Small but Important Riots: The Cavalry Battles of Aldie, Middleburg, and Upperville Review

Small but Important Riots

By Robert F. O’Neill
Lincoln: Potomac Books, 2023
ISBN 978-164012-547-6
Illustrations. Notes. Appendices. Bibliography. Index. Pp. xix, 319. $36.95

Nearly all of the literature published over the last 160 years since the eventful Gettysburg Campaign of 1863 has largely focused on the events of 1-3 July 1863 in and around Gettysburg, Pennsylvania. They usually examine the epic struggle of the Army of Northern Virginia and the Army of the Potomac on the hills and ridges west and south of the town of Gettysburg. In reality, the actual engagement at Gettysburg was just part of an overall two-month campaign that saw the advance of the Army of Northern Virginia into Pennsylvania, and its eventual retreat and pursuit by Union forces, throughout June-August 1863. During this time, there were multiple engagements in Pennsylvania, Maryland, and Virginia. This book focuses on several small cavalry actions 16-20 June 1863 in the Loudoun Valley in northern Virginia.

After the indecisive 9 June 1863 battle at Brandy Station, and with the realization that Confederate forces were advancing north, Major General Joseph Hooker began dispatching Union cavalry patrols into the Loudoun Valley. They were to conduct reconnaissance against Confederate forces and ascertain Lee’s plans and movements. Lee used his cavalry as a screening force, protecting his flanks as the infantry moved down through the Shenandoah Valley. Union and Confederate forces first met at Aldie on 17 June, the site of a “fiery ordeal” between troopers from Massachusetts and Virginia.

Two chapters of the book focus on the important 17-18 June engagement at Middleburg between units from North Carolina and Virginia and the 1st Rhode Island Cavalry. Under the command of colorful French dragoon officer Colonel Alfred N. Duffie, the 1st Rhode Island was sent along and unsupported towards Middleburg where Union troopers almost captured Major General J.E.B. Stuart on the afternoon of 17 June. After routing the Confederates, it was the Rhode Islanders who themselves were routed, losing nearly 230 out of 280 men killed, wounded, and captured. Although defeated, the Rhode Islanders proved the Confederates were advancing towards Pennsylvania, allowing Hooker to concentrate his forces and begin moving more thoroughly against Lee. Finally, the 20 June engagements at Upperville, and subsequent smaller cavalry actions near Ashby Gap are covered in detail.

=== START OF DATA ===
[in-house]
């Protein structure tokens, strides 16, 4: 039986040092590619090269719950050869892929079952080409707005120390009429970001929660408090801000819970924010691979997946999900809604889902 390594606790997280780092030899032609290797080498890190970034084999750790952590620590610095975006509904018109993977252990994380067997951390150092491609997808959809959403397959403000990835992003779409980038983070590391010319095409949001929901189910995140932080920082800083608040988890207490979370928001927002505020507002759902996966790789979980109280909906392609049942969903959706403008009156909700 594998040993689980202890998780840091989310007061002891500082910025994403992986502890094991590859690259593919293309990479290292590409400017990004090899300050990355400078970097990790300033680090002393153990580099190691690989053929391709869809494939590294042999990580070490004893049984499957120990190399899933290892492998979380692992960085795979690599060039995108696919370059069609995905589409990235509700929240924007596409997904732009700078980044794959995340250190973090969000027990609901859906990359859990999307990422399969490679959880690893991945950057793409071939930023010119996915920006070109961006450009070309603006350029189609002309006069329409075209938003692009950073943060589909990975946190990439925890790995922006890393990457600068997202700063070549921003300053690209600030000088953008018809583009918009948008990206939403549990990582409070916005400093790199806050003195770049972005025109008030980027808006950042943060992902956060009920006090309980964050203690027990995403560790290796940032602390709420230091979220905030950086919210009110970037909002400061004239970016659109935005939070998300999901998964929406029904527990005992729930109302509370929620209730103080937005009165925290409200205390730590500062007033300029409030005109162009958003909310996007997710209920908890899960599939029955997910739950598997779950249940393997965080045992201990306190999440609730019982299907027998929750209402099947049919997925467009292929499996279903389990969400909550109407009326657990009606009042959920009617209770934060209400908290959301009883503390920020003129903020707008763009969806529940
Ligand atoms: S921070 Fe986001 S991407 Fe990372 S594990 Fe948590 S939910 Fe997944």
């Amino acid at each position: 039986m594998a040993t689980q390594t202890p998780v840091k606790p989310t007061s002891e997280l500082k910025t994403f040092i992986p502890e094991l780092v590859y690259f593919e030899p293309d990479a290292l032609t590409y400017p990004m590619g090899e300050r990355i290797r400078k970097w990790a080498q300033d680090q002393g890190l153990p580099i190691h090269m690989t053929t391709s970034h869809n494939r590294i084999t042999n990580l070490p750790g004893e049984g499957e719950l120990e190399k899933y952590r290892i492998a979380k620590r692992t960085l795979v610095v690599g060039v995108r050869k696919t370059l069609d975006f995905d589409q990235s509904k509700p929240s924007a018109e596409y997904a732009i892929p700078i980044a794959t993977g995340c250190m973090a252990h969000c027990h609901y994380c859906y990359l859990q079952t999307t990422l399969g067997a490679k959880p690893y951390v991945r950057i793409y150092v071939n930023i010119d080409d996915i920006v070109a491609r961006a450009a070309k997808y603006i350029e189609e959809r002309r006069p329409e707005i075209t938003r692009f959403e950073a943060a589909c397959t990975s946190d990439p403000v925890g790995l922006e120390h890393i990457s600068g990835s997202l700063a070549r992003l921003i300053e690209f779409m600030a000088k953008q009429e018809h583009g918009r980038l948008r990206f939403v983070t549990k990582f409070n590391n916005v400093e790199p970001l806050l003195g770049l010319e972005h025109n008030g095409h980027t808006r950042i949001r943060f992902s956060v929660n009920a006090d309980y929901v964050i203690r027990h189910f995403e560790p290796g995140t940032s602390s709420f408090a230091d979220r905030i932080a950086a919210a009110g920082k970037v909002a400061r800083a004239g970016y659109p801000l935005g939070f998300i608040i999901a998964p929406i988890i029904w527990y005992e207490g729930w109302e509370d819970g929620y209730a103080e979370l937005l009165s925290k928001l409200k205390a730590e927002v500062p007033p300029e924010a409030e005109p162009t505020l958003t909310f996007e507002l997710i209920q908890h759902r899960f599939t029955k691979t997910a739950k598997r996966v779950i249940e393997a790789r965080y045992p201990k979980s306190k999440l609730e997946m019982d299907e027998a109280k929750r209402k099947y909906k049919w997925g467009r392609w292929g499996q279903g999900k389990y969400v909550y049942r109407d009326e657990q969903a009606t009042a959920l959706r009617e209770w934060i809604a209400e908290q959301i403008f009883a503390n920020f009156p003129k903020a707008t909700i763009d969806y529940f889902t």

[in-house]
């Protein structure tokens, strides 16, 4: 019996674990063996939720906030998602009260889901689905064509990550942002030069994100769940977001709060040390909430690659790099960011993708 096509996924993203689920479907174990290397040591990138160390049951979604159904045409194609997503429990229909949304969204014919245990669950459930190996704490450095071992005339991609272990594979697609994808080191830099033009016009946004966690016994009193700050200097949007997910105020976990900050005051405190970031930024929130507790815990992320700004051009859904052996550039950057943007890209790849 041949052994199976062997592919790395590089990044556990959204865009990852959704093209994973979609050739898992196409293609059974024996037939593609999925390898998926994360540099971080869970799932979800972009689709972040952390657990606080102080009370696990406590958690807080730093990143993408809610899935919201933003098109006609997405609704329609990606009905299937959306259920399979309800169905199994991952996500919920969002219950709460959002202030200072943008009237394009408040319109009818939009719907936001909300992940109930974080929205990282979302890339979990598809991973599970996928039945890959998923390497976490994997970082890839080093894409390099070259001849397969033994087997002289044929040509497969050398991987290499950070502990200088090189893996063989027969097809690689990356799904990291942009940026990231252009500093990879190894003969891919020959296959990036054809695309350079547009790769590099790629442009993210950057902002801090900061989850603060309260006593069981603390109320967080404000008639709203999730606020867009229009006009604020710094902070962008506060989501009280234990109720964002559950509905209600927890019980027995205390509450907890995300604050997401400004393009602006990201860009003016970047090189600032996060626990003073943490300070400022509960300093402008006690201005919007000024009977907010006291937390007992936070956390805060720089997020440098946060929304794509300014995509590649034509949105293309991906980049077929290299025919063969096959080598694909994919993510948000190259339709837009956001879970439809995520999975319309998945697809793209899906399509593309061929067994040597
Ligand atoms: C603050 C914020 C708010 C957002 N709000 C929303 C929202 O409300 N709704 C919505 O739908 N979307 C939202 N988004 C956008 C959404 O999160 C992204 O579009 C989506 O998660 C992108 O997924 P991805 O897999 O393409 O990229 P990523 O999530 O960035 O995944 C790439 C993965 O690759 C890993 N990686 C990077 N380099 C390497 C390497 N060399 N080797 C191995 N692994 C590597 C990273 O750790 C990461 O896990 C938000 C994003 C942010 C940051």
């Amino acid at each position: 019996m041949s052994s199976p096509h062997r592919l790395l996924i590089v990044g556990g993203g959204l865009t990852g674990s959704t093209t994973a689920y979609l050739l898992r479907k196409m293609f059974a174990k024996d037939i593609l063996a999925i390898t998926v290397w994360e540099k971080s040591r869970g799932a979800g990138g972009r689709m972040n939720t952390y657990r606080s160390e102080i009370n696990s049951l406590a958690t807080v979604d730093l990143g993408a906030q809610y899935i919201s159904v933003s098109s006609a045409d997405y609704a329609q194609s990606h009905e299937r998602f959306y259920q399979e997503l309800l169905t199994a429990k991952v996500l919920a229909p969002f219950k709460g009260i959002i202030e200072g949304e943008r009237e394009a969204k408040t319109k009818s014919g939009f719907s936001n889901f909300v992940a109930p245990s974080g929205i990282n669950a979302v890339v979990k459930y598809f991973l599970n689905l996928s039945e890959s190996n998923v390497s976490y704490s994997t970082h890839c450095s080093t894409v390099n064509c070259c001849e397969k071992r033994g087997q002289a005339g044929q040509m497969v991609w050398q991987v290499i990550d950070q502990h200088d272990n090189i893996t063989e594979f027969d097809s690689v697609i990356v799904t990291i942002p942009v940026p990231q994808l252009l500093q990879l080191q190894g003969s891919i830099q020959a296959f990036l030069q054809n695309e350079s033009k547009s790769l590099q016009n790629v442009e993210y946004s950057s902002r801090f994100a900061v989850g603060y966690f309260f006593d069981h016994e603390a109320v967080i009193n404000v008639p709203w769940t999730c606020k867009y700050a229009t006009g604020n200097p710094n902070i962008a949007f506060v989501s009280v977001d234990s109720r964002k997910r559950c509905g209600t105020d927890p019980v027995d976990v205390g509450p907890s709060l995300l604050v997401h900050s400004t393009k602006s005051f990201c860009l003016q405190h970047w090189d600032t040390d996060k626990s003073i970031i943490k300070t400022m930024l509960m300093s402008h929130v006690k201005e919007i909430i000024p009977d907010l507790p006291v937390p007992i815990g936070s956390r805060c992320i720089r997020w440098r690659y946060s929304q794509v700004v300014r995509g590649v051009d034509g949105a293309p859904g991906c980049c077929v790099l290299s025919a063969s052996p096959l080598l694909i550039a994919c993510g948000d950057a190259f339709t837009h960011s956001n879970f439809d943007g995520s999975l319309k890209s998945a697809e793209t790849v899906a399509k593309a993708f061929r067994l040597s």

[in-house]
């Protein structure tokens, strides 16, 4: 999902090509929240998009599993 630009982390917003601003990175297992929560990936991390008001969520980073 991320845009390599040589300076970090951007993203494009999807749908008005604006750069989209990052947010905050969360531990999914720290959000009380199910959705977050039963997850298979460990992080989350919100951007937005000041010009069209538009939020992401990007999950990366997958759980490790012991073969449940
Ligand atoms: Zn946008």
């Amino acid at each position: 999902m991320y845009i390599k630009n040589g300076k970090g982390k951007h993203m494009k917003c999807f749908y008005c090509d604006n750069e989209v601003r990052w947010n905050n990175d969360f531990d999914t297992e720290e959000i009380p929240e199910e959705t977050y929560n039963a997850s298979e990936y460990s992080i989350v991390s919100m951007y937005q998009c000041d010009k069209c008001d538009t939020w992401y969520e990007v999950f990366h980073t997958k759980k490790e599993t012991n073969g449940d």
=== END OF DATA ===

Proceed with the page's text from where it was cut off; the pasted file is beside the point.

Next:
Small but Important Riots is extremely well-researched and detailed. Often forgotten in the larger context of the Gettysburg Campaign, O’Neill has done a marvelous job of conducting extensive primary research into a variety of archives throughout the United States. The book is highly detailed on the tactical level, showing both the overall strategy of Union and Confederate commanders, as well as individual regiments on the ground. Each battle is mapped, often for the first time, and allows readers to trace the path of individual companies and regiments in the action. Furthermore, several appendices provide information regarding casualties from these battles, as well as an order of battle. Overall, this gives readers a complete and thorough view of these battles that helped shape the course of action for the main engagement fought at Gettysburg in July.

In conclusion, this book is highly recommended for the U.S. Army Cavalry community. The three small actions at Aldie, Middleburg, and Upperville showed the traditional deployment of cavalry, both in the case of the Confederacy as a flank protection unit, and for the Union in a reconnaissance capability. The lessons that can be drawn from the use of cavalry in both roles in the Loudoun Valley in June 1863 can have modern implications on the battlefield of today. Extensively researched, crisply written, and featuring excellent maps, Small but Important Riots belongs on the bookshelf of both students of the Gettysburg Campaign, as well as any modern soldier wearing the crossed sabers insignia.  

Robert Grandchamp
Jericho Center, Vermont